Q&A with new Jacks men’s hoops coach

 

BY JEREMY HOECK
jeremy.hoeck@yankton.net

T.J. Otzelberger was eventually going to be hired as a Division I men’s basketball head coach.

It was just a matter of where and when.

The 38-year-old Wisconsin native and assistant coach at Iowa State got that opportunity in April, when he was hired by South Dakota State.

T.J. Otzelberger
New South Dakota State head men’s basketball coach T.J. Otzelberger, right, talks with SDSU fan Dave Cornemann during a Yankton Jackrabbit Club social on Wednesday evening at Riverside Park. (Jeremy Hoeck/P&D)

He was handed the keys to a program that had reached the NCAA Tournament three times in the past five seasons, not to mention one that had been coached by Scott Nagy (the school’s career wins leader, with 410) for 21 seasons.

That could be a daunting task, but as Otzelberger would tell you, he was more than ready for the challenge.

He was in Yankton on Wednesday evening for a Yankton Jackrabbit Club social at Riverside Park, and took a few minutes to chat with the Press & Dakotan.

When you got the job, what it was like to come into a brand new place and take over for someone like Scott Nagy who had been there seemingly forever?

First of all, the opportunity was a dream come true. And from a lot of different standpoints. Professionally, for me, basketball and developing young men has been something I’ve been passionate about for a long time. To be able to have the opportunity to be a coach was something I was excited about and started to think a few years back was something I was prepared for. To come into a place where there’s such passion, such unbelievable tradition, where the fans are amazing, where Frost Arena is such an unbelievable home court, you get your dream come true. To do it in a place like Brookings is awesome for my family. When I got the job, Justin Sell (athletic director) had said, ‘Every day will get better. You’ll have to almost pinch yourself because every day will get better.’ And that’s held true for the five months I’ve been here. Every day’s been great.

That’s the kind of program you’d want to come into, right? Where they have those high expectations, rather than having to build from the bottom up?

Absolutely. You can tell with the guys, coach Nagy did a great job with the culture of the program and the character of the guys he recruited. With that foundation in place, we hope we can add and continue to build on that. When you’re coming in as a head coach, to come into a place that already has that tradition; that winning expectation, it’s a huge advantage. And we’re going to capitalize.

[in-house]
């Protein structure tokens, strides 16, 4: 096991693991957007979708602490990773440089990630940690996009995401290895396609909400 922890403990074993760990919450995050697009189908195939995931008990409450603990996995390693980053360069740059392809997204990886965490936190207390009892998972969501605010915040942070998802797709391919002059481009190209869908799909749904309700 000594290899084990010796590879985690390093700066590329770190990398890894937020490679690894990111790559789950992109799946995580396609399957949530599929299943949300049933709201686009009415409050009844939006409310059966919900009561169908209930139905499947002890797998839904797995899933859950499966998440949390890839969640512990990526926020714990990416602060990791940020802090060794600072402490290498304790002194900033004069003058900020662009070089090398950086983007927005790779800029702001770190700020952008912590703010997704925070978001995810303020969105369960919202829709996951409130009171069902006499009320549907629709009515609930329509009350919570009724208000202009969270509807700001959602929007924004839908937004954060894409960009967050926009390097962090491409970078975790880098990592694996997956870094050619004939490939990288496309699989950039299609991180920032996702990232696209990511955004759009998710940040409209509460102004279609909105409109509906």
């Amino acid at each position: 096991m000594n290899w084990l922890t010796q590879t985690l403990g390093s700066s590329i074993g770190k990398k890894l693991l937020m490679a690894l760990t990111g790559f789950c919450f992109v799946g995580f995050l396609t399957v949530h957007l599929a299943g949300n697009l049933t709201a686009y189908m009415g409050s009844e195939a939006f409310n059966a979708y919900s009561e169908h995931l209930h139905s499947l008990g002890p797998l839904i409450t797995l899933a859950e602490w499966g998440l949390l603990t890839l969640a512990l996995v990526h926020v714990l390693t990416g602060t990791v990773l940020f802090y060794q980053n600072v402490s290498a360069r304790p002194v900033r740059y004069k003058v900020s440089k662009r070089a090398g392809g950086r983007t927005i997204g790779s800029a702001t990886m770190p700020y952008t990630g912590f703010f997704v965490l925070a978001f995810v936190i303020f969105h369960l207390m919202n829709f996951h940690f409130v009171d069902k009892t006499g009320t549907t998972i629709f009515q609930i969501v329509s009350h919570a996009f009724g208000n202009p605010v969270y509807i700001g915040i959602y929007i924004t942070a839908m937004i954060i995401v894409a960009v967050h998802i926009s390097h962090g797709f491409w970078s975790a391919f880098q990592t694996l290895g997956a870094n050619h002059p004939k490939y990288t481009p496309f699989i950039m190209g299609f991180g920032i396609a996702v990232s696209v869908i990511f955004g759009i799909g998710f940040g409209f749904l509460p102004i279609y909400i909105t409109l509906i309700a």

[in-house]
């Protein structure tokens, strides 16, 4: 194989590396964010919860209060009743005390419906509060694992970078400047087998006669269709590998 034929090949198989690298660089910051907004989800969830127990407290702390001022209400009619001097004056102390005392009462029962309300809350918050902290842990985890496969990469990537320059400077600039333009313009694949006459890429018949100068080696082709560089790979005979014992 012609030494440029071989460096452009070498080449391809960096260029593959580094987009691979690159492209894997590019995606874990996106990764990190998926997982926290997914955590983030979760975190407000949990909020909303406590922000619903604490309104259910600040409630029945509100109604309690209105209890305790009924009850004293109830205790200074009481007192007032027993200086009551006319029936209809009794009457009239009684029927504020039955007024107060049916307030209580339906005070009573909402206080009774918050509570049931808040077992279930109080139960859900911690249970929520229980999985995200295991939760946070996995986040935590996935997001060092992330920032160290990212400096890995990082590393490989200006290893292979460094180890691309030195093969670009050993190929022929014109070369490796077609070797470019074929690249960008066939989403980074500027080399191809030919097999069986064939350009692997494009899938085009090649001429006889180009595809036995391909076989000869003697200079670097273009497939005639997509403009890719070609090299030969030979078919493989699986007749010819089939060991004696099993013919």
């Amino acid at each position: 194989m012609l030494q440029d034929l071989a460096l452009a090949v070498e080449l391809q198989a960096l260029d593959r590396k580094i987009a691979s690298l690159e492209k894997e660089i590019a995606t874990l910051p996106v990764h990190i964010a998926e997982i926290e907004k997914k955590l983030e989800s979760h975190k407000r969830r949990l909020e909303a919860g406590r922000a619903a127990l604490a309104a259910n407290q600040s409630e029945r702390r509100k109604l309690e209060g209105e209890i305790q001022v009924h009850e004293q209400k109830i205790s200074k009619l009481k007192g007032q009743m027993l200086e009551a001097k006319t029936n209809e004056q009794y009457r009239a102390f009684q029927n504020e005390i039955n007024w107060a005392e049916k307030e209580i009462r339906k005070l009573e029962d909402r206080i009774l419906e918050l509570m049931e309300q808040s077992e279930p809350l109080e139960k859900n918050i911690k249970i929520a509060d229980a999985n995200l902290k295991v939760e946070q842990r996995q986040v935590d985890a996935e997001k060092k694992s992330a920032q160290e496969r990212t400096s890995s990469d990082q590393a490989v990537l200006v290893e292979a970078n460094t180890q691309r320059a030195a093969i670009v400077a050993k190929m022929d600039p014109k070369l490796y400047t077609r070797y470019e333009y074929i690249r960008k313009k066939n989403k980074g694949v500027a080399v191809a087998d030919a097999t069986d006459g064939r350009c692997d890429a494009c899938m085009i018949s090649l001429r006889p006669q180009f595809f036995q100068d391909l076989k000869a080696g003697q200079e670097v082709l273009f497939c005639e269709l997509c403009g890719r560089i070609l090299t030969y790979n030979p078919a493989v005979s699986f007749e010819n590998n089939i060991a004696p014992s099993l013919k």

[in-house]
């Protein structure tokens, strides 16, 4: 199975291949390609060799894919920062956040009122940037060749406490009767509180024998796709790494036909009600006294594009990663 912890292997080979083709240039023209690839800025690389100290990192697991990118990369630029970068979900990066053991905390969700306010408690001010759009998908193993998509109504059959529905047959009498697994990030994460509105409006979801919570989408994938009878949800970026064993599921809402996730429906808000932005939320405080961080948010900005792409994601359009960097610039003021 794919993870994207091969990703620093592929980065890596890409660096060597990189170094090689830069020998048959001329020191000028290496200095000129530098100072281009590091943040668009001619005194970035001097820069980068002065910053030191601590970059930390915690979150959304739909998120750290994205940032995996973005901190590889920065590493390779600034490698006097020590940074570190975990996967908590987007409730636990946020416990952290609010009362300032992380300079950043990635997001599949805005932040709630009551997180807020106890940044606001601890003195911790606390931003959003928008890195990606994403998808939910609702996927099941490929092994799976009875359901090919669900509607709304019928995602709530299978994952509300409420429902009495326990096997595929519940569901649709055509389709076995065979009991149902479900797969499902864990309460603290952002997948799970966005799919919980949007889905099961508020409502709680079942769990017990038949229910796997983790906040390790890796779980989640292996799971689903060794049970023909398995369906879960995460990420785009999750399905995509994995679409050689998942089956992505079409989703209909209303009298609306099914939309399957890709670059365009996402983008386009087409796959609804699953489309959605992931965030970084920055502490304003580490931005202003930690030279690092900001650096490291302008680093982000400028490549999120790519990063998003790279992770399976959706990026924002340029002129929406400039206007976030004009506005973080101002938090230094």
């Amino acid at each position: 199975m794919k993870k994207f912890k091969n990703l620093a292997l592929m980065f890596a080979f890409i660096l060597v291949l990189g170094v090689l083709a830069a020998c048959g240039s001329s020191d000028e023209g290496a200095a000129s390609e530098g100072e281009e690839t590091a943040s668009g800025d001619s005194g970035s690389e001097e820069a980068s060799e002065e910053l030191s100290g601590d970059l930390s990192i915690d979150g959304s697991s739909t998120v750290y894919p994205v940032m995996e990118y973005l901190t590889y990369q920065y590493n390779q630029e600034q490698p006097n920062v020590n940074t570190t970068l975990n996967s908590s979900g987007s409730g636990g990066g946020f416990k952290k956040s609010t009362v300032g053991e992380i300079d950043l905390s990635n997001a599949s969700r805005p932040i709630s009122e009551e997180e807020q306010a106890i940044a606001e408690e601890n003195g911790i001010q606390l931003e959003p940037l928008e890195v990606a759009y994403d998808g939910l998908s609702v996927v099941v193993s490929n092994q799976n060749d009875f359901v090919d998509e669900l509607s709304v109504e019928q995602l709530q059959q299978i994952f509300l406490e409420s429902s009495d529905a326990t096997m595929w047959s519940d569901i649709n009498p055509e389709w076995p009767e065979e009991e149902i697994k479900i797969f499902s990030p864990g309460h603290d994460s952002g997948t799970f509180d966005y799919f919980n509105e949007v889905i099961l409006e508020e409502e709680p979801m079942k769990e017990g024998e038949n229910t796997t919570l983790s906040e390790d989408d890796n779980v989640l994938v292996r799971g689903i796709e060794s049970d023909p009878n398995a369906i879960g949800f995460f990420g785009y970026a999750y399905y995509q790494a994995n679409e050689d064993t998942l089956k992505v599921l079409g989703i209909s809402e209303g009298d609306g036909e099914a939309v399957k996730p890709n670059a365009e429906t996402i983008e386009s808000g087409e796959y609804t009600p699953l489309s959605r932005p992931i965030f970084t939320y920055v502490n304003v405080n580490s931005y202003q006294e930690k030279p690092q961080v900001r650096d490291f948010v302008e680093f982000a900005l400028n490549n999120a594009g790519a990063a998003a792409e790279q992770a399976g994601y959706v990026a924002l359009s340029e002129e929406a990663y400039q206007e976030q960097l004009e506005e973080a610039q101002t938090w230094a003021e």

Have you gotten a sense from the guys coming back that they know what it takes to reach the NCAA Tournament?

They know it’s something you can’t take for granted. It takes a lot of hard work every day, and a commitment to each other and to the process. It starts with a guy like Mike Daum, who had opportunities to leave and go to some other places but chose to stay here and finish the job he started. Not only be in the NCAA Tournament, but be on the winning side of games in the NCAA Tournament. That’s extremely exciting for us.

How about the Summit League, have you gotten a sense for where this league is nationally?

You look at the RPI, getting to 11th last year, that’s pretty impressive. I think the league as a hwole, and the coaches, have done a great job in scheduling up the level of competition. A lot of the coaches in this league are guys I’ve gotten to know through the recruiting trails or even coached against, so it’s a league that I have a lot of respect for. I think if we can continue this vision and keep scheduling better teams, there’s no limit to where we can go.

I imagine when you were at Iowa State, you got a sense for where South Dakota State was at the mid-major level?

Absolutely. In 2008, South Dakota State came in right before Christmas and beat us at Hilton Coliseum. That certainly created a greater sense of awareness. And I remember coach (Lorenzo) Romar (head coach at Washington) talking about them coming in (in 2011) and winning with Nate Wolters, so I’ve always been aware of the program. It’s always been one of those schools when you’re at Iowa State or at Washington that we don’t want to schedule. It’s a no-win situation. Now, to be on the inside of it and find games and try to get people to come to Frost, it’s a pretty awesome vibe.

Follow @jhoeck on Twitter

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